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Types of local anesthesia for dental work

There are a number of different techniques that are used to provide anesthesia by dentists. Without going into too much technical detail, the two main methods involve something called as local infiltration or a nerve block.

Local infiltration is provided by numbing the nerves immediately around the tooth. In the upper jaw, this kind of anesthesia is enough to provide adequate anesthesia for most purposes. In the lower jaw, though, the bone is denser and does not always allow the anesthetic agent to reach the tooth in adequate quantities.  

Here a nerve block is given, the most common kind of nerve block given in the lower jaw is the inferior alveolar nerve block which is given near the back tooth but numbs the entire half of the jaw on the side where it is administered.

Within these two basic types, there are many different techniques used to tackle different situations that the dentists may encounter.

What to do if local anesthesia does not work on you?

If you are someone who feels that local anesthesia is unable to numb their pain before a dental procedure adequately then here are the possible reasons why it could be happening.

Poor technique from the dentist

Even the best dentist can sometimes have a little trouble anesthetizing teeth because of normal variation but if it occurs every single time for every single procedure with you then you may need to look for a new dentist. Administering local anesthesia requires adequate training and is pretty basic.

Anatomical variation

In a small number of people, the placement of their nerve is not where you would normally expect it to be. If that is the case then the patient will not respond to a correctly administered local anesthetic injection.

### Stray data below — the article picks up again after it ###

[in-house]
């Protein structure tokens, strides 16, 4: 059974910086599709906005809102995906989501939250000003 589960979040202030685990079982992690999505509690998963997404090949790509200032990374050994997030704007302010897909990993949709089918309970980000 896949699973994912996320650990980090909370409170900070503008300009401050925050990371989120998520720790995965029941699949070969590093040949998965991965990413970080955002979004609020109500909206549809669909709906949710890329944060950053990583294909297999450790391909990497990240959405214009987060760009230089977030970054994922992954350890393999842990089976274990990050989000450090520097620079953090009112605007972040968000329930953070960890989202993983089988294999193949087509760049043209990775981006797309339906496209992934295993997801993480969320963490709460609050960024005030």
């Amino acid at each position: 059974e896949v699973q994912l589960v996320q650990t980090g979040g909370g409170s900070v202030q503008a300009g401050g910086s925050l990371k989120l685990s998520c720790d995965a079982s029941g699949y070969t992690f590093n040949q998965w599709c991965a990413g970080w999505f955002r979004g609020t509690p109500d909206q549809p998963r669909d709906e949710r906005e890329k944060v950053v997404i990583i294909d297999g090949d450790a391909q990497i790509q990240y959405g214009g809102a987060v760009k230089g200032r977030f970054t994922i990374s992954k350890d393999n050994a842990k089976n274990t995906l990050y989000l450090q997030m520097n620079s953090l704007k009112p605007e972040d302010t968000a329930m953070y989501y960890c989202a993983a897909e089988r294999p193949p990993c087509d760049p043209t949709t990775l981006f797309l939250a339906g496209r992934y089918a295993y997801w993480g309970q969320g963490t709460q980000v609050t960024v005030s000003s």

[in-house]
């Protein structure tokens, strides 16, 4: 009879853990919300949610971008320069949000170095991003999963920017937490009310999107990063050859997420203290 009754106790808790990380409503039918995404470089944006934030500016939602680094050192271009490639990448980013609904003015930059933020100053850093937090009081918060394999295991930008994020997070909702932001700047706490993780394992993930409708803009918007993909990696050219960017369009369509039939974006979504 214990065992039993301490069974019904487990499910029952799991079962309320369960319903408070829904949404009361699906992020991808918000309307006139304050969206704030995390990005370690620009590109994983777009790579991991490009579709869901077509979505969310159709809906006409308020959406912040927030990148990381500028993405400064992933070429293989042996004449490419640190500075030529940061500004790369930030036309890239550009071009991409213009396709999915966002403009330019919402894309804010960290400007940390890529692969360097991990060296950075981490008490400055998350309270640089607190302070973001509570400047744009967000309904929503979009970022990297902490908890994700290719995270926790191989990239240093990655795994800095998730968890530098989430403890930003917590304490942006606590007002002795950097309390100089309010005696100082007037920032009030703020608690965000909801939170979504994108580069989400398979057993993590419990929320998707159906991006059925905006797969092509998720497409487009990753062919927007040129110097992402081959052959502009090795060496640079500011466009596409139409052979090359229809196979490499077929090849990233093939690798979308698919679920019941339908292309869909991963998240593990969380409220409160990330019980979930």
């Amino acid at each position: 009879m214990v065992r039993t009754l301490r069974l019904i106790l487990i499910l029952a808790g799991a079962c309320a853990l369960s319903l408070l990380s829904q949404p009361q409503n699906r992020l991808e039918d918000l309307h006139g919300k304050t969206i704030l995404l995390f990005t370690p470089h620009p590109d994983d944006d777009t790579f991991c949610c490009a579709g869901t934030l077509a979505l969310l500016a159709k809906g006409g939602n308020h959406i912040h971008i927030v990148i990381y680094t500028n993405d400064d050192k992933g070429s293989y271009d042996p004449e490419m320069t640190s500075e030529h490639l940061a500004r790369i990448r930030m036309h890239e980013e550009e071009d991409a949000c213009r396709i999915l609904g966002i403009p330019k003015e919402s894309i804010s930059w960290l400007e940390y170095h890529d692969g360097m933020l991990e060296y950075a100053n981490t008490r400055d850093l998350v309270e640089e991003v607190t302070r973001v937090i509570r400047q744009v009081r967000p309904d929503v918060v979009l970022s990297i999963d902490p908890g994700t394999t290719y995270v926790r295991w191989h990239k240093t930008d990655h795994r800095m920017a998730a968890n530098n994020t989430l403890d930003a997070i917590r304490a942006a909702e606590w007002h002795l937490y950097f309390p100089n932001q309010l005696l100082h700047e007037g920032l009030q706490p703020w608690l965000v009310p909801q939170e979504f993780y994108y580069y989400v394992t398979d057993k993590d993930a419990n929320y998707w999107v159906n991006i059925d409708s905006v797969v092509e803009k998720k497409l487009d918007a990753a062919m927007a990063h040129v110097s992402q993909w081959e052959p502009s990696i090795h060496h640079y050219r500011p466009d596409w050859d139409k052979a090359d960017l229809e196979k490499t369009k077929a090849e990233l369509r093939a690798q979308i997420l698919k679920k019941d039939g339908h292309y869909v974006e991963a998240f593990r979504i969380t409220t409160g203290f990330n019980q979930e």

The dentist should be able to work around this situation pretty easily by changing the position where the injection is administered, Augmenting the block with local infiltration, or utilizing advanced techniques of local anesthesia administration that unfortunately, not all dentists are familiar with.

Infection

The presence of an acute infection around the tooth where the anesthesia is supposed to act can throw a spanner into the works. Local anesthesia functions within a certain pH level of the tissues. An acute infection can decrease the pH so much that the local anesthesia is unable to penetrate the tissues and take effect.

The situation here can be managed by using antibiotics to reduce the infection before the procedure is carried out.

Anxiety

Patients that are very anxious may find that local anesthesia takes a long time to start acting on them or wears away very quickly. It is recommended that the use of anti-anxiety medication or gas be used to put the patient to ease.

The effectiveness of local anesthesia increases greatly after the patient has been put on anti-anxiety medication.

Rare conditions

Certain patients who are suffering from inherited disorders like Ehler-Danlos syndrome or have a mutation of the gene MC1R (seen in red-haired people) may be less affected by local anesthetic agent than other people.

A lot more local anesthesia may need to be administered for the effect to take place and in extremely rare conditions, dental procedures may need to be performed under general anesthesia.   

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